You know your Social Security number, your PIN number, an access code here, a password there. But do you know the number that will cost-or save- you thousands of dollars? Your credit score is a number that banks use to determine whether you qualify for credit- and if so, how much interest they'll charge you.

Q: What is a credit score?

A: Your credit score represents your credit worthiness: how likely you will pay your bills and pay them on time. The Minneapolis-based Fair Isaac Corporation (better known as FICO) was the first to boil down your credit history, a detailed report on how you borrow and repay your debts, into a single three-digit number. The FICO scale ranges from a low 300 to a high 850. The higher your score, the more likely you will qualify for the lowest interest rates. FICO gives its formula to the three credit bureaus -Equifax, Experian, and Transunion- and they apply the math to your credit reports. Each pulls information from a slightly different network of lenders to compile its own reports on you.

 Insurance carriers and phone companies rely on the scores to decide if you're a good credit risk. A prospective boss and landlord may turn you down if your score doesn't measure up.

Torrey Shannon and her husband, Dan filed for bankruptcy in 2002. "We've cleaned up our act," she says, "but if you look at our scores, you'd assume we're deadbeats. Not a day goes by that it doesn't affect us. We Can't get a home until 2012."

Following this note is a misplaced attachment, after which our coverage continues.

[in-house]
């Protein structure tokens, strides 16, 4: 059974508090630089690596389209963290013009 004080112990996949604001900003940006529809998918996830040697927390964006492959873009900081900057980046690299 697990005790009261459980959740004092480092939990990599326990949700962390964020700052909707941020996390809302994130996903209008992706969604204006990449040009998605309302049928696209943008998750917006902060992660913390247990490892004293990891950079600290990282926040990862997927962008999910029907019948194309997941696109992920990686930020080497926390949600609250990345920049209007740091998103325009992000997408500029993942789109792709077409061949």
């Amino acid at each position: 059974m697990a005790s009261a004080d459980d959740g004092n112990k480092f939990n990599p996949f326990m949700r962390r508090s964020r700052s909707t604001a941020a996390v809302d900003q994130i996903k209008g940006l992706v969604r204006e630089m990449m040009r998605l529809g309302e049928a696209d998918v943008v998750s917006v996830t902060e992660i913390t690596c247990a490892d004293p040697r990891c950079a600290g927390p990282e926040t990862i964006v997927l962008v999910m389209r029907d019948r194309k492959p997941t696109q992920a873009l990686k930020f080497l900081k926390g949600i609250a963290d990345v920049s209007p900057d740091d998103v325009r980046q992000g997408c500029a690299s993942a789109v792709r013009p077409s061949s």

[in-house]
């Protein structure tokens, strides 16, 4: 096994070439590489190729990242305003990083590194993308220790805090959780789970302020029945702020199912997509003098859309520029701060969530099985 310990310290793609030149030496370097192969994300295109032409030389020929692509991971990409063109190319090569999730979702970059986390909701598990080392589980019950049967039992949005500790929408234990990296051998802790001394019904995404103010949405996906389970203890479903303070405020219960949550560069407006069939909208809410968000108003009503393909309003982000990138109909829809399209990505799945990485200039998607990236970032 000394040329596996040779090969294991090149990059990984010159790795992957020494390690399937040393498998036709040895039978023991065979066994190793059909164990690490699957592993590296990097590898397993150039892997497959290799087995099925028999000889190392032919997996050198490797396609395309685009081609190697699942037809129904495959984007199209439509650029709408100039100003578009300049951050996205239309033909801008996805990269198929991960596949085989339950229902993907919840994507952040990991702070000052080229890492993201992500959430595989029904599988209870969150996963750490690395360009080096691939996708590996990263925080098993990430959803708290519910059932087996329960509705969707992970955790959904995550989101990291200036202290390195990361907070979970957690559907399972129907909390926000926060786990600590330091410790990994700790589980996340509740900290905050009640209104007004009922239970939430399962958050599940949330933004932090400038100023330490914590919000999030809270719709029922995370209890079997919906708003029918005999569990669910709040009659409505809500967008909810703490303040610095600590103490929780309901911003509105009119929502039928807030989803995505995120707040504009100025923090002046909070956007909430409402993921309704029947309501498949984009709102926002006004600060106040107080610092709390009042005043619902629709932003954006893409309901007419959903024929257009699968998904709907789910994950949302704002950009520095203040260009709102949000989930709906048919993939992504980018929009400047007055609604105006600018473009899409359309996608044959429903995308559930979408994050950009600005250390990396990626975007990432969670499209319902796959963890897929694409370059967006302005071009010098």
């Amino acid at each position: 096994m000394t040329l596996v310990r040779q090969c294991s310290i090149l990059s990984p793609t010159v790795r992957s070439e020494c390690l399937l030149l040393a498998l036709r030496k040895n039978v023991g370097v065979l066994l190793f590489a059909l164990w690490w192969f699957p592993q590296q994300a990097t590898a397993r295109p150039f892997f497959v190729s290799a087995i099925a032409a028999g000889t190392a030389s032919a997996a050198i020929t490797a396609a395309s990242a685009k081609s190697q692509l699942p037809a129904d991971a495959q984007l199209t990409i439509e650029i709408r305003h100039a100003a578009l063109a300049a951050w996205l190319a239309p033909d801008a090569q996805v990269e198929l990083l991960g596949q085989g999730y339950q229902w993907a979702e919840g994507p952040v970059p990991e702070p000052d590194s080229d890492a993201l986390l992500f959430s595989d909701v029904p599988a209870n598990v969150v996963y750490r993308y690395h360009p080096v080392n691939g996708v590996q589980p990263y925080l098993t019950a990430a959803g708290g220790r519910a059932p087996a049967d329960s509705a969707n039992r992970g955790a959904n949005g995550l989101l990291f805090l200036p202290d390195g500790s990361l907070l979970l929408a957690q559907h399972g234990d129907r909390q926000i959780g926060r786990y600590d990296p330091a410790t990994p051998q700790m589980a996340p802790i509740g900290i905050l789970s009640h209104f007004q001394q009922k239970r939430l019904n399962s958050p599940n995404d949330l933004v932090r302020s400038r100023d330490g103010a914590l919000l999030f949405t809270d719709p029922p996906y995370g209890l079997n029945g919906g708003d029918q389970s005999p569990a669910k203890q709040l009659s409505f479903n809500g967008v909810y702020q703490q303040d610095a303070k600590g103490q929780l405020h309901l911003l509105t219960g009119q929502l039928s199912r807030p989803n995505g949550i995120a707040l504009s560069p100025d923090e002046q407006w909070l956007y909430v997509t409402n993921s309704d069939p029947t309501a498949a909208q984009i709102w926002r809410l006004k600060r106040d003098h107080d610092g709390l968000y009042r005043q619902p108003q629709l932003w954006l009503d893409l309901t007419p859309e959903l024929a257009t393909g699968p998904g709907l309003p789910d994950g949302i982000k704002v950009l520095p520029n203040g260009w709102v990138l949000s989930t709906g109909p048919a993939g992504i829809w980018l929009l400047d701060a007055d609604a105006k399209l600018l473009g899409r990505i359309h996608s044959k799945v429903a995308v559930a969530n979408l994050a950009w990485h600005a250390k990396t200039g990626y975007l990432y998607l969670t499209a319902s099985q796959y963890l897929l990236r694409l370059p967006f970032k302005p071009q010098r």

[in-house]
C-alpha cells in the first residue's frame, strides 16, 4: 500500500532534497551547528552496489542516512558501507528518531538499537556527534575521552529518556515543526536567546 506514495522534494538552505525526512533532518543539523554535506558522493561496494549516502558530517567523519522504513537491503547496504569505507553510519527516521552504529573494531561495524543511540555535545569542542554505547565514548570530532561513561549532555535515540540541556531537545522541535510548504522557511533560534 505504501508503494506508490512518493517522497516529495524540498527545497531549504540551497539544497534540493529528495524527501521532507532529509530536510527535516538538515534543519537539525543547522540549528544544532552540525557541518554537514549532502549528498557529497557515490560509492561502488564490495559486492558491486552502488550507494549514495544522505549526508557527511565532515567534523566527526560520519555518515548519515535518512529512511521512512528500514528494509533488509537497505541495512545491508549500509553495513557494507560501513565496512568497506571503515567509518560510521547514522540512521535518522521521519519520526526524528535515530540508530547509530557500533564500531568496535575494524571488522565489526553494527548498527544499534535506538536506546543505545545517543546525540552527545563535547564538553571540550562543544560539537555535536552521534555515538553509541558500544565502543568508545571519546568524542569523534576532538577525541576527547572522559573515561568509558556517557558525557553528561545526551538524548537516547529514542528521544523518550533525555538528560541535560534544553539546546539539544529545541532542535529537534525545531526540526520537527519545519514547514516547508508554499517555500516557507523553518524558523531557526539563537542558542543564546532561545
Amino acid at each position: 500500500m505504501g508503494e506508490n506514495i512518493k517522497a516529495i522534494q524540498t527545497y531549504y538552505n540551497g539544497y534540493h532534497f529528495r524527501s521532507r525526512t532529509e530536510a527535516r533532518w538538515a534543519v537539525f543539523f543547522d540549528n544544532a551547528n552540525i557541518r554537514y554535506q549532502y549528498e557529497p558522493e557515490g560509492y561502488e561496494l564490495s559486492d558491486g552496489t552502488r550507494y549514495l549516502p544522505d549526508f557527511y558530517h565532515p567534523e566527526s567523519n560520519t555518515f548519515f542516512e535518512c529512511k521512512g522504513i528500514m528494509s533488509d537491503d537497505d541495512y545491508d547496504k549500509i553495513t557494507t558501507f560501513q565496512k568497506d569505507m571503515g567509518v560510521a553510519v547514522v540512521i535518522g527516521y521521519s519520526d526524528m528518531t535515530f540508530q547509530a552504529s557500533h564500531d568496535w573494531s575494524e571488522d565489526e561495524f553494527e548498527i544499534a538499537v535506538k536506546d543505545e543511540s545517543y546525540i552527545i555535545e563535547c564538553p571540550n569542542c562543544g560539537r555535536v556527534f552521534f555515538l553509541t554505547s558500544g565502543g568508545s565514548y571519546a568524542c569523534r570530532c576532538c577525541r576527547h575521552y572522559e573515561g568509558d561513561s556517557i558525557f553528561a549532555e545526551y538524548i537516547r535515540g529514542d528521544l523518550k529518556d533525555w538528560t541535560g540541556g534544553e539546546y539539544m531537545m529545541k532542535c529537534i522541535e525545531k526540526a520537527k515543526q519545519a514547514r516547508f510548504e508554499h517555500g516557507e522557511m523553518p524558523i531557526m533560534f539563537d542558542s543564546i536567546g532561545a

How your score is calculated may seem mysterious, but it's essential to know your number and how to make it work for you.

Q: How is your Score calculated?

A: Your score reflects how well you managed your debt. Black marks such as a late payments remain on your record for seven years. (for some forms of bankruptcy it's ten years.) There are factors that don't affect your score: employment status, income, debit card habits, savings, bounced checks, overdraft fees, utility bills, and late rent (if the issue hasn't gone to court).

Here's what the bureaus use to calculate your score....

35% comes from your Payment History

30% comes from your Amount Owed

15% comes from the Length of Credit History

10% comes form New credits

10% comes from the Types of Credit Used

 

Q: Can You Improve Your Score?

A: If you've made mistakes, get back on track as soon as possible, says Careen Foster, director of scoring product management at FICO. "The longer you wait, the longer it takes to improve your scores." In today's brave new world of tighter credit standards, as you need at least 700 to qualify for a card you once could have gotten with a 600.

Check the three of your credit reports at annual creditreport.com, the only site authorized by federal law. Don't be fooled by wacky commercials and computer ads for other "free" sites. You get one free report per bureau year; pull a different one every four month to catch problems sooner.

Check for mistakes. Are there accounts you don't recognize, names that aren't yours, address where you've never lived, an incorrect birth date or security number, inaccurate reporting of delinquencies?

Report errors!! One study found that 79% of all credit reports had mistakes; one in four contained errors serious enough to have a significant negative impact on scores. Report errors to the appropriate credit bureau. It has 30 days to investigate and respond.

You don't need to pay "experts" to improve your score. You don't need to pay for credit monitoring services. Your best strategy: Improve your financial habits so your score goes up and stays up.